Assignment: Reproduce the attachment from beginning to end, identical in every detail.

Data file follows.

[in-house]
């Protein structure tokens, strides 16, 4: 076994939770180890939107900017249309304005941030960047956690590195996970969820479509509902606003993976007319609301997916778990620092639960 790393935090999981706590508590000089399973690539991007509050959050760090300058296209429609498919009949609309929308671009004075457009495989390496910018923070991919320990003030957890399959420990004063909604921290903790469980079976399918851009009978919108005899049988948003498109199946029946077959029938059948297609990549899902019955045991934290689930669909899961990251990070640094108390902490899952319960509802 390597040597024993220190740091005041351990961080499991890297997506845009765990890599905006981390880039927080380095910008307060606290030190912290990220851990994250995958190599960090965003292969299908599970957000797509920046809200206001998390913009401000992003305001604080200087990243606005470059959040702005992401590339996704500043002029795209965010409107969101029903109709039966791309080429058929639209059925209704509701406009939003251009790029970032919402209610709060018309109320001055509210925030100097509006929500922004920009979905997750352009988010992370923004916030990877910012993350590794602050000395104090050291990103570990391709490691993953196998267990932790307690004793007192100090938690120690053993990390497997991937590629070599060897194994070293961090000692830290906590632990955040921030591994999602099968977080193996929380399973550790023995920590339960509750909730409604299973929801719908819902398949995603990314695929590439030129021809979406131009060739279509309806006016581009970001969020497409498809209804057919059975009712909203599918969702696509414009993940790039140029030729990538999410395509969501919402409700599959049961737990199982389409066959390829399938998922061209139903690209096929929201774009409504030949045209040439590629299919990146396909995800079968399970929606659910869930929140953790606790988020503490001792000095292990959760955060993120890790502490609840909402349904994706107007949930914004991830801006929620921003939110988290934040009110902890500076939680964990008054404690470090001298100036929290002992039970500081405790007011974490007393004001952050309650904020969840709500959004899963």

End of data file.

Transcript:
[in-house]
């Protein structure tokens, strides 16, 4: 076994939770180890939107900017249309304005941030960047956690590195996970969820479509509902606003993976007319609301997916778990620092639960 790393935090999981706590508590000089399973690539991007509050959050760090300058296209429609498919009949609309929308671009004075457009495989390496910018923070991919320990003030957890399959420990004063909604921290903790469980079976399918851009009978919108005899049988948003498109199946029946077959029938059948297609990549899902019955045991934290689930669909899961990251990070640094108390902490899952319960509802 390597040597024993220190740091005041351990961080499991890297997506845009765990890599905006981390880039927080380095910008307060606290030190912290990220851990994250995958190599960090965003292969299908599970957000797509920046809200206001998390913009401000992003305001604080200087990243606005470059959040702005992401590339996704500043002029795209965010409107969101029903109709039966791309080429058929639209059925209704509701406009939003251009790029970032919402209610709060018309109320001055509210925030100097509006929500922004920009979905997750352009988010992370923004916030990877910012993350590794602050000395104090050291990103570990391709490691993953196998267990932790307690004793007192100090938690120690053993990390497997991937590629070599060897194994070293961090000692830290906590632990955040921030591994999602099968977080193996929380399973550790023995920590339960509750909730409604299973929801719908819902398949995603990314695929590439030129021809979406131009060739279509309806006016581009970001969020497409498809209804057919059975009712909203599918969702696509414009993940790039140029030729990538999410395509969501919402409700599959049961737990199982389409066959390829399938998922061209139903690209096929929201774009409504030949045209040439590629299919990146396909995800079968399970929606659910869930929140953790606790988020503490001792000095292990959760955060993120890790502490609840909402349904994706107007949930914004991830801006929620921003939110988290934040009110902890500076939680964990008054404690470090001298100036929290002992039970500081405790007011974490007393004001952050309650904020969840709500959004899963």